"Now I'm the new Nat Turner. Spread somethin' to the kids like Sojourner. Man, the truth." - David Banner, Ridin' ft. Talib Kweli and Dead Prez
Considering how much it's been on my mind this week, I thought I had a lot to say about this topic. My feelings about it are too visceral, though, I think. I'm struggling with finding the right words.
I mentioned Samhita's post earlier this week, where she struggles to find the context in which to talk about the relationship between the police and black people in the wake of Lovelle Mixon's Cop Killing Spree in Oakland. The vast majority of her feministing readers missed her point, which was:
While the conversation in mainstream media is really focused on Lovelle Mixon's history of crime, violence and imprisonment, let's try and change the dialog and have a honest conversation about police brutality, the production, harassment, imprisonment and murder of "angry black men" everywhere, and ways we can work collectively to bring peaceful solutions to our communities.
And I'll remind you that the murder of Oscar Grant is fresh in the minds of the residents of Oakland.
Thea Lim at racialicious tries to make sense of it all and fails. Her frustration is palpable:
Is it really impossible for us to have a conversation about the effect of racist, classist and cruel systems on the behaviour of Americans? Are we so thick-headed that we can't even consider that the state of the prison system or the racist nature of American policing somehow affected how Mixon saw the world and how he made choices?
Meanwhile, I'm thinking about the recent Real Sports story about Robbie Tolan
Robbie Tolan dreamed of following in the footsteps of his father, retired Major League Baseball outfielder Bobby Tolan. But in the early morning of Dec. 31, 2008, those dreams may have ended in a confrontation with police in affluent, predominantly white Bellaire, Tex. Wrongly suspected of stealing his own car, Tolan and his cousin were detained at gunpoint by police on the doorstep of his family's home. A moment later, Robbie Tolan's parents watched as their son was shot in the chest by a police officer.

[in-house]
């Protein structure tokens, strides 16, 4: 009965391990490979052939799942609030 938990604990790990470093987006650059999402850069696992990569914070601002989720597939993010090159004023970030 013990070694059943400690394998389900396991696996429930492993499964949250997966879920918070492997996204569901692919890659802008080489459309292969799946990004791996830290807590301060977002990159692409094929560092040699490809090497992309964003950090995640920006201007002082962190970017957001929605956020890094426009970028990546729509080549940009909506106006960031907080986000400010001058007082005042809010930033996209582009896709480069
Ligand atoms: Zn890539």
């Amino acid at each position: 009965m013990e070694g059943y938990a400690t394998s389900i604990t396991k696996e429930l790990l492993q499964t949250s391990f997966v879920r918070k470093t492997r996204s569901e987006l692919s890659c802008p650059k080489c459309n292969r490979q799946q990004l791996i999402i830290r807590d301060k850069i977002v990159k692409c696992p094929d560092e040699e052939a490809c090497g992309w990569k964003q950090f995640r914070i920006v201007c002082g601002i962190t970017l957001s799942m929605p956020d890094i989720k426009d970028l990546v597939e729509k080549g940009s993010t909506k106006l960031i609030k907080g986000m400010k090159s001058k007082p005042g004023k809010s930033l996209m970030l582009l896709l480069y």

and today's Dallas News about Ryan Moats
Officer Robert Powell had been placed on paid administrative leave in connection with the incident last week, in which he stopped a family rushing to visit a dying mother, keeping them for 13 minutes to write a traffic ticket. The woman died before two of the family members were able to see her.
I have nothing in common with Lovelle Mixon or Oscar Grant or Robbie Tolan or Ryan Moats except the color of my skin. I have never been in trouble in my life. Never been booked for a crime. Never committed a crime above traffic violations and jay walking (and even then, I was selected out of a crowd of violators for ticketing) but I will tell you this: I'm scared of cops.
You don't need to sell me on a police officer's value. I know the good they do. I respect your uncle the sheriff and your brother the probation officer. I really do.
But here's my truth--the scariest moments of my life are when police are in my vicinity. Driving behind me. Patrolling my neighborhood. Coming out the restaurant. Whatever. My heart starts racing. I start sweating. I start considering what possibly they could think I've done wrong.
In my head and in my heart, I believe that regardless of what I do, any interaction I have with a police officer could be the last thing I do on this earth.
The laundry list of black men, young and old, who have run afoul of an overzealous police officer is too long to recount. There are names you know. They are the same names I know. And again, I'm left thinking about someone like Robbie Tolan, in his own car, in front of his parent's house, shot. In the chest.
Ta-Nehisi Coates remarks on how Ryan Moats handled the situation is something to which lots of black men can relate. He says, It reminded me so much of how my mother taught me to deal with the police.
Why should anyone's mama have to teach them how to interact with people whose job it is to protect and serve...you?
So, you tell me -- should I be more concerned about the Lovelle Mixons of the world who I know to give a wide berth or the boys in blue who I'm supposed to trust but who, again and again, show me that's like playing Russian roulette?